Well, no, I simply feel it is courteous to provide a response to clarify my position and acknowledge another's post. Of course, your specious assertions also demanded a response, lest they be construed as the last word on the subject.
Of course, you appear to feel differently about proper conduct, assuming an air of insulting superiority to reinforce insubstantial contentions and give the impression yours is the final word on the matter. You should be apprised of the fact that this behavior does nothing but portray you as a pompous, self-impressed twit.
It has apparently escaped your notice that you argued giving a signed piece of paper to someone essentially transferred your right of identity to them, so that they might "... do anything I could do."
In the case of the Twitter accounts, the authors of the tweets usurped the identity of the actual account holder. They did not state, "This post was made by Comic Con on the behalf of so-and-so." They impersonated the account holder.
While you may have a point regarding the act of giving such permission being an indictment against one's judiciousness, that has no immediate bearing on whether one has such a reputation in the first place.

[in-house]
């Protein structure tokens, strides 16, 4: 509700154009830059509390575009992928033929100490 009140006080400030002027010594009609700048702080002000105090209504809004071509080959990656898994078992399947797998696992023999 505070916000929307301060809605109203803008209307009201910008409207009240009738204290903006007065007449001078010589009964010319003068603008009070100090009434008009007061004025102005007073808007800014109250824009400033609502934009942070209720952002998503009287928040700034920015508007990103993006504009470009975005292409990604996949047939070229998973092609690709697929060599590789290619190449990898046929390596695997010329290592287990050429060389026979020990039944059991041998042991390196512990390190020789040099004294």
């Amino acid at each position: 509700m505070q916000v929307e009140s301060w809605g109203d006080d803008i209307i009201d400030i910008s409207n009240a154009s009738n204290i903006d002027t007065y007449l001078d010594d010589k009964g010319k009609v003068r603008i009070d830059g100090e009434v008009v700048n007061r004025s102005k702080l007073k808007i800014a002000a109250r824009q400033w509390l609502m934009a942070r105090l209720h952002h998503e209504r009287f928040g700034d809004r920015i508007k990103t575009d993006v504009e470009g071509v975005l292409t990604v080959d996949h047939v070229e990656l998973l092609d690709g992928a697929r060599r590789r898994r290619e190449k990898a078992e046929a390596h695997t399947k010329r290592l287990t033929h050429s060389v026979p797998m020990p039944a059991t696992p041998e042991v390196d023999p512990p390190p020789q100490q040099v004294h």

Obviously, significance is in the eye of the reputation holder, potentially to be determined by the court.
The real point is making this an expensive enough episode for the perpetrators to discourage such behavior in the future. By most accounts, it came as a surprise to the victims that postings had been made without their approval. This creates considerable question as to whether the perps made a good-faith effort to inform them of what they were agreeing to.
Garnering misplaced trust may not be actionable in and of itself, but deceit to gain and or abuse of that trust can be. A material question, then, is whether the attendees so exploited actually had a "100x cooler" experience or whether they felt betrayed, ripped-off and demeaned. Evidence suggests the latter and actionable misconduct by Comic Con.
Astroturfing is reprehensible enough without hijacking peoples' identities to do it.
In English, every word can be verbed. Would that it were so in our programming languages.